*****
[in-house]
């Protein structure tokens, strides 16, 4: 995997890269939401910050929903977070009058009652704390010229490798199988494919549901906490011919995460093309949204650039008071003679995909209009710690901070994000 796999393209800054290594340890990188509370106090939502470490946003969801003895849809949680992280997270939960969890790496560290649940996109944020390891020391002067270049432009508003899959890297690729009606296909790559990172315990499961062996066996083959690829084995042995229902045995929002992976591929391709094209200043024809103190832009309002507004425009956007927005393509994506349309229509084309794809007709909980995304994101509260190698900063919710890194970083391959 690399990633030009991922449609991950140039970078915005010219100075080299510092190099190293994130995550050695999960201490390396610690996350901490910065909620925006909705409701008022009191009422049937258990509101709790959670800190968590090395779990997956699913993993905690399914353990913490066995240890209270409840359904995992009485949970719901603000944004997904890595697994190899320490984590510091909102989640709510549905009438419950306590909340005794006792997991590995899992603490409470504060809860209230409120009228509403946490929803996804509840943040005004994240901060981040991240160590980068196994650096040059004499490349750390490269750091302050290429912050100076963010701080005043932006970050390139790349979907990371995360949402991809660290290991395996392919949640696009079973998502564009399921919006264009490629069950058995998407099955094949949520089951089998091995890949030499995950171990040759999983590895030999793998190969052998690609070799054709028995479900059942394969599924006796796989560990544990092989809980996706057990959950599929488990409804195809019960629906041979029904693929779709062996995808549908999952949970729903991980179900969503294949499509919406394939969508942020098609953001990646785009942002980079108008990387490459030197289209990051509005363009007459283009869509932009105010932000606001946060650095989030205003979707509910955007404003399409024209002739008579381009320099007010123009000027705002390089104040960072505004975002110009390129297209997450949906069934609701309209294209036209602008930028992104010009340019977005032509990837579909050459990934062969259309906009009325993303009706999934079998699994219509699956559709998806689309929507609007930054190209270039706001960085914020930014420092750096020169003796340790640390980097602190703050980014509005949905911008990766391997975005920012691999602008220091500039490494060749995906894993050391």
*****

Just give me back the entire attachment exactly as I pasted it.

[in-house]
């Protein structure tokens, strides 16, 4: 995997890269939401910050929903977070009058009652704390010229490798199988494919549901906490011919995460093309949204650039008071003679995909209009710690901070994000 796999393209800054290594340890990188509370106090939502470490946003969801003895849809949680992280997270939960969890790496560290649940996109944020390891020391002067270049432009508003899959890297690729009606296909790559990172315990499961062996066996083959690829084995042995229902045995929002992976591929391709094209200043024809103190832009309002507004425009956007927005393509994506349309229509084309794809007709909980995304994101509260190698900063919710890194970083391959 690399990633030009991922449609991950140039970078915005010219100075080299510092190099190293994130995550050695999960201490390396610690996350901490910065909620925006909705409701008022009191009422049937258990509101709790959670800190968590090395779990997956699913993993905690399914353990913490066995240890209270409840359904995992009485949970719901603000944004997904890595697994190899320490984590510091909102989640709510549905009438419950306590909340005794006792997991590995899992603490409470504060809860209230409120009228509403946490929803996804509840943040005004994240901060981040991240160590980068196994650096040059004499490349750390490269750091302050290429912050100076963010701080005043932006970050390139790349979907990371995360949402991809660290290991395996392919949640696009079973998502564009399921919006264009490629069950058995998407099955094949949520089951089998091995890949030499995950171990040759999983590895030999793998190969052998690609070799054709028995479900059942394969599924006796796989560990544990092989809980996706057990959950599929488990409804195809019960629906041979029904693929779709062996995808549908999952949970729903991980179900969503294949499509919406394939969508942020098609953001990646785009942002980079108008990387490459030197289209990051509005363009007459283009869509932009105010932000606001946060650095989030205003979707509910955007404003399409024209002739008579381009320099007010123009000027705002390089104040960072505004975002110009390129297209997450949906069934609701309209294209036209602008930028992104010009340019977005032509990837579909050459990934062969259309906009009325993303009706999934079998699994219509699956559709998806689309929507609007930054190209270039706001960085914020930014420092750096020169003796340790640390980097602190703050980014509005949905911008990766391997975005920012691999602008220091500039490494060749995906894993050391």